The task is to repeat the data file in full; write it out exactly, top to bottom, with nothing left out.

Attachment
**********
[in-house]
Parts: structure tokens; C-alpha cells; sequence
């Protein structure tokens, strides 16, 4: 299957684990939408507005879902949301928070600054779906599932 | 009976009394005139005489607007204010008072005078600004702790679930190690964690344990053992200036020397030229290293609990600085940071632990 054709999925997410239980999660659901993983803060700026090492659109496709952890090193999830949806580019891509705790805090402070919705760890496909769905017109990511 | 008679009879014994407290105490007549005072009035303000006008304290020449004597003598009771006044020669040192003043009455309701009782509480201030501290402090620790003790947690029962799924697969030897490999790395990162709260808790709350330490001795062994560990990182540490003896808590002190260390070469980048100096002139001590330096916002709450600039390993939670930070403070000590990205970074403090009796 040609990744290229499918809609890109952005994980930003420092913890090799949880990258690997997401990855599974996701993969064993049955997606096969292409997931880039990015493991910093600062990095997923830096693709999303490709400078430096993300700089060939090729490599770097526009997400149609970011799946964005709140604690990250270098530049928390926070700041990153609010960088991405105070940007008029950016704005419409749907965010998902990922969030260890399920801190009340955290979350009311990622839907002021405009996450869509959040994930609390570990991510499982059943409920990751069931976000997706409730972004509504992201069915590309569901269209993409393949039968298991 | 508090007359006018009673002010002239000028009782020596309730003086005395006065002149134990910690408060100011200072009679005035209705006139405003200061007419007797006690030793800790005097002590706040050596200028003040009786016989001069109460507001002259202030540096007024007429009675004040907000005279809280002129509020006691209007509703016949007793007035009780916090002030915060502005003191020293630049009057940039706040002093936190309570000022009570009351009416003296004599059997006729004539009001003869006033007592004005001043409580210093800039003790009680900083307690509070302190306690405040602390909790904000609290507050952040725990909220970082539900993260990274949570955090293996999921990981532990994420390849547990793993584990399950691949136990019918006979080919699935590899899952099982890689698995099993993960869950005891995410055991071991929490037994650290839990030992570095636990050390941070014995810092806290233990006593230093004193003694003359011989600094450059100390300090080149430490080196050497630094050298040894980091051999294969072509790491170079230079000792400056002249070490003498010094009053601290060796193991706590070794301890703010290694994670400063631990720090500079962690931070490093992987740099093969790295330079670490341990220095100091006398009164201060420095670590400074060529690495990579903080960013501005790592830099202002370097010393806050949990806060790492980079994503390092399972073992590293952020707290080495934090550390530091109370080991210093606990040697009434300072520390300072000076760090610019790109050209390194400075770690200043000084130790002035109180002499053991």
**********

[in-house]
Parts: structure tokens; C-alpha cells; sequence
């Protein structure tokens, strides 16, 4: 299957684990939408507005879902949301928070600054779906599932 | 009976009394005139005489607007204010008072005078600004702790679930190690964690344990053992200036020397030229290293609990600085940071632990 054709999925997410239980999660659901993983803060700026090492659109496709952890090193999830949806580019891509705790805090402070919705760890496909769905017109990511 | 008679009879014994407290105490007549005072009035303000006008304290020449004597003598009771006044020669040192003043009455309701009782509480201030501290402090620790003790947690029962799924697969030897490999790395990162709260808790709350330490001795062994560990990182540490003896808590002190260390070469980048100096002139001590330096916002709450600039390993939670930070403070000590990205970074403090009796 040609990744290229499918809609890109952005994980930003420092913890090799949880990258690997997401990855599974996701993969064993049955997606096969292409997931880039990015493991910093600062990095997923830096693709999303490709400078430096993300700089060939090729490599770097526009997400149609970011799946964005709140604690990250270098530049928390926070700041990153609010960088991405105070940007008029950016704005419409749907965010998902990922969030260890399920801190009340955290979350009311990622839907002021405009996450869509959040994930609390570990991510499982059943409920990751069931976000997706409730972004509504992201069915590309569901269209993409393949039968298991 | 508090007359006018009673002010002239000028009782020596309730003086005395006065002149134990910690408060100011200072009679005035209705006139405003200061007419007797006690030793800790005097002590706040050596200028003040009786016989001069109460507001002259202030540096007024007429009675004040907000005279809280002129509020006691209007509703016949007793007035009780916090002030915060502005003191020293630049009057940039706040002093936190309570000022009570009351009416003296004599059997006729004539009001003869006033007592004005001043409580210093800039003790009680900083307690509070302190306690405040602390909790904000609290507050952040725990909220970082539900993260990274949570955090293996999921990981532990994420390849547990793993584990399950691949136990019918006979080919699935590899899952099982890689698995099993993960869950005891995410055991071991929490037994650290839990030992570095636990050390941070014995810092806290233990006593230093004193003694003359011989600094450059100390300090080149430490080196050497630094050298040894980091051999294969072509790491170079230079000792400056002249070490003498010094009053601290060796193991706590070794301890703010290694994670400063631990720090500079962690931070490093992987740099093969790295330079670490341990220095100091006398009164201060420095670590400074060529690495990579903080960013501005790592830099202002370097010393806050949990806060790492980079994503390092399972073992590293952020707290080495934090550390530091109370080991210093606990040697009434300072520390300072000076760090610019790109050209390194400075770690200043000084130790002035109180002499053991």